Saturday, 30 April 2011

Why should one go for iPad : iFAD?

In one of our team meetings recently, the topic jumped up again, "Why should one go for iPAD? Is it a Fad?"

There were mixed views for iPad. Some were of the view that iPad is a great product with advantages of being light and easy to carry. One can carry it along for presentations or on travel to read. Many others were of the view that a laptop can do much more than just presentations and reading. Finally, a general consensus was formed that probably "an iPad is a rich man's second laptop"!

Not long ago, we had termed laptops as "rich man's second computer", I didn't even realize when we moved ahead of that era, now I rarely see those big Personal Computers being purchased with as much vigor. Everyone seems to get Laptop or even better a Netbook. So, the confusion gets even worse.

Some more points to be pondered on.
  • The smartphones are becoming smarter. I think by the end of 2011 we will have smart phones with 3D projection capabilities, connectivity to all sort of networks and of course a processing power that can bring a laptop of today to shame!
  • Do we recall a device called "Pager"? It was a sort of "Twitter" on the go! Wasn't it revolutionary? Where did it go?
  • How many devices can a person carry without getting pissed off? One of my teachers once told me that a person can't manage more than 2 activities at a time: home and office, office and personal relationship, personal relationship and studies, studies and office. I think that time has been a proof for that statement, and I firmly believe in it. Extending the same theory, I am of the opinion that a person can't manage more than 2 devices successfully. Most of us must be having a laptop and a phone. If I bring in a iPad along, then one of the 2 former devices have to go! Either a laptop or the phone.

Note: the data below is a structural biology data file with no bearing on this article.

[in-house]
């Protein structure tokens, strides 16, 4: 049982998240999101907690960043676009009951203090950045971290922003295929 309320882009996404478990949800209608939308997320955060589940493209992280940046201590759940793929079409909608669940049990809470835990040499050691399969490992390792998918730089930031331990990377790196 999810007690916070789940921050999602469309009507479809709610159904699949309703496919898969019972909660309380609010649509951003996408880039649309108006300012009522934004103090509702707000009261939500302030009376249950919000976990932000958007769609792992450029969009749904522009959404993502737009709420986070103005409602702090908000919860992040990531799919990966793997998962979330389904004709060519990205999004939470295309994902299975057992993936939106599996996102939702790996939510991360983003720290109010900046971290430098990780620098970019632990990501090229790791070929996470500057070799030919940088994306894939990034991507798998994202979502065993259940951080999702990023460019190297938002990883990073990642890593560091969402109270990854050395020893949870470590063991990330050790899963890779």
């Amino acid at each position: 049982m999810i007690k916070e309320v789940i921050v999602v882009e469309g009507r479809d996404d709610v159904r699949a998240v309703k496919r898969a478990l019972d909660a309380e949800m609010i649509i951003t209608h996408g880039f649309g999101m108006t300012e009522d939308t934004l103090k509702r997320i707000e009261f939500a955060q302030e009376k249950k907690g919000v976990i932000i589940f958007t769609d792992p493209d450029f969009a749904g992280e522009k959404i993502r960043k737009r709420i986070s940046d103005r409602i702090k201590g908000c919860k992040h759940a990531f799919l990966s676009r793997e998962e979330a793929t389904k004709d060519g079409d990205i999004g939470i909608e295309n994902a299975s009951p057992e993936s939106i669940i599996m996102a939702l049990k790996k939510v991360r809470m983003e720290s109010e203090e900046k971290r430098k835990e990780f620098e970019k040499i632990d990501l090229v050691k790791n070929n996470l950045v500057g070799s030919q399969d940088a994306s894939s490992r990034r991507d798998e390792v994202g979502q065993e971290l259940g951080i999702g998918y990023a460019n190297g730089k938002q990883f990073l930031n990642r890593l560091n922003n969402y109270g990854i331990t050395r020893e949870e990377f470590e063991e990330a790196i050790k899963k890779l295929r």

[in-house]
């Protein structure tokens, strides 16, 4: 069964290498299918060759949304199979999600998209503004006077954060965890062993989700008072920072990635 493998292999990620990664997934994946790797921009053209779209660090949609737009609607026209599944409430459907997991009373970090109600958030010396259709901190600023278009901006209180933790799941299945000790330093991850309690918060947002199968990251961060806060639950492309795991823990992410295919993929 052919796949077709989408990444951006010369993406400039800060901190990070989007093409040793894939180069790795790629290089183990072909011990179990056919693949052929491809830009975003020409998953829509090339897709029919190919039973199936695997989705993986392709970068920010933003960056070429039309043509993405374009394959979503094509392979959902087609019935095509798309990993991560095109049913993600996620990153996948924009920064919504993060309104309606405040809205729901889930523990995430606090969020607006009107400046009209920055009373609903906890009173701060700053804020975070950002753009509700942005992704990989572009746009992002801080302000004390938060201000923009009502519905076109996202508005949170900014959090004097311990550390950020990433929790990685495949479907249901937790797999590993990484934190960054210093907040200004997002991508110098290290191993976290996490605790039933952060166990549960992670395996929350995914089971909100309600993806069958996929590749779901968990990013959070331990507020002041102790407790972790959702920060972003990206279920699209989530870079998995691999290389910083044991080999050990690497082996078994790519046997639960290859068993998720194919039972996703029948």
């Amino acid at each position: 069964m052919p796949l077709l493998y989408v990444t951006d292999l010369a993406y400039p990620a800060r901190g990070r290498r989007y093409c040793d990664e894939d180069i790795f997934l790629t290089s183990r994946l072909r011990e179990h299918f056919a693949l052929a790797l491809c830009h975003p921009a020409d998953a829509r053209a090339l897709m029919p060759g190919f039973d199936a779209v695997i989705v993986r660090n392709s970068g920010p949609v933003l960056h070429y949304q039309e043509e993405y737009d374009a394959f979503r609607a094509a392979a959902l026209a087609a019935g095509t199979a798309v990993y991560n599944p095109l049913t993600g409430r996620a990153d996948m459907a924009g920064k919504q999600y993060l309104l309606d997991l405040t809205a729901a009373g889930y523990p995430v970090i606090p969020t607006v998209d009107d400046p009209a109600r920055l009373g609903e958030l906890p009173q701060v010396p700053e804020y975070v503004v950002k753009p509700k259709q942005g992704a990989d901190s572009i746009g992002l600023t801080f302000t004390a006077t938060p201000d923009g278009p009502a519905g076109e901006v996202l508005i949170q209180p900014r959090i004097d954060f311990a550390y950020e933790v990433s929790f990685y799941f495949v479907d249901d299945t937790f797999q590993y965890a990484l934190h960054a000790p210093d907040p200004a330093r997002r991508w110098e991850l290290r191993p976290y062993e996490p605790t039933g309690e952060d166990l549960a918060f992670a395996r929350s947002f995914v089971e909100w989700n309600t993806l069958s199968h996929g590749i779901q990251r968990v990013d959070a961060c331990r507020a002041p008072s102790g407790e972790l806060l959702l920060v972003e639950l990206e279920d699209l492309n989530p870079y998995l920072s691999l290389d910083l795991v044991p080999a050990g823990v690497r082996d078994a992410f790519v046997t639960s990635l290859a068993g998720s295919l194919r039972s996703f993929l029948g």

• It is unlikely that we will go away with a phone. What else can we put in our pockets, hold in our hands and talk for hours on? Surely not an ipad! Until and unless we have custom designed clothes to hold them :)

There is no conclusion to this post. Rather, I am still confused on where we are heading to. Conclusively, I can only say that out of Laptops, Netbooks, Leaptops, iPads, phones, smart phones, smarter phones, Kindles, Adams and ... we will have to choose only 2 devices at a time. Most of the devices will converge into others and new devices will evolve over time. More fads will come, some will stay some will  not even be mentioned in history.....

Monday, 25 April 2011

GIDS conference: My Experience

Great Indian Developer Summit (GIDS) was held on April 19 -22, 2011 at the green campus of IISc Bangalore. I attended the second day of conference, that was focused on Web trends and technologies. The sessions by Venkat and Harish were really good. The details of these and other sessions follow.

The conference began with “Building the next generation of experiences” by Arijit Chatterjee. Arijit is Engineering Manager for Platform Evangelism at Adobe Systems India. The trend of preferences for people is changing. Everyone wants to have better experiences, be it food, clothes or digital experiences. The experience has moved on from desktops, to laptops, to tablets and currently to smart phones. People want to have a meaningful, easy and engaging experience. There are essentially three areas of innovation in this:
1. Content authoring for the creators,
2. Customer experience management for businesses and
3. Online analytics and optimization to ensure the best value being delivered.

This session was followed by "Designing User Experiences for multi screen applications with Flash, HTML5 &CSS3" by Harish Sivaramakrishnan. Harish is a Platform Evangelist at Adobe Systems. He is also a UX design and usability expert. His talk highlighted the various devices available for communication, work etc today. The talk explored the possibility of designing the same user experience across all the different form factors i.e tablet, ipad, smart phones, desktop etc. Some practical ideas to be used by the developers to efficiently complete the coding , and the code that can be reused across all the different form factors, different screen resolutions using Adobe Flex, Flash, HTML 5 and CSS3. The programming tips and tricks were shared in these 3 platforms.

"HTML5 more than HTML5" was an interesting and thought provoking talk by Harish Vaidyanathan, who leads the evangelism efforts for Microsoft India. This session explored HTML5 and the session gave summary of HTML5 features. The session started with quick note of the logo design of HTML, and moved on to the features. Features include button curves, shadows, gradient can be done directly by coding. The button can have 4 different curve radii for 4 corners, button/ object can have shadow by placing lights .The best part is that while coding the screens can be checked by viewing in all the resolutions of different form factors. HTML5 combines the designer and developer skills and hence bridges the gap. Harish also gave aother session on "Unleashing a more beautiful web", some of the content was repetition of HTML and few features of IE 9.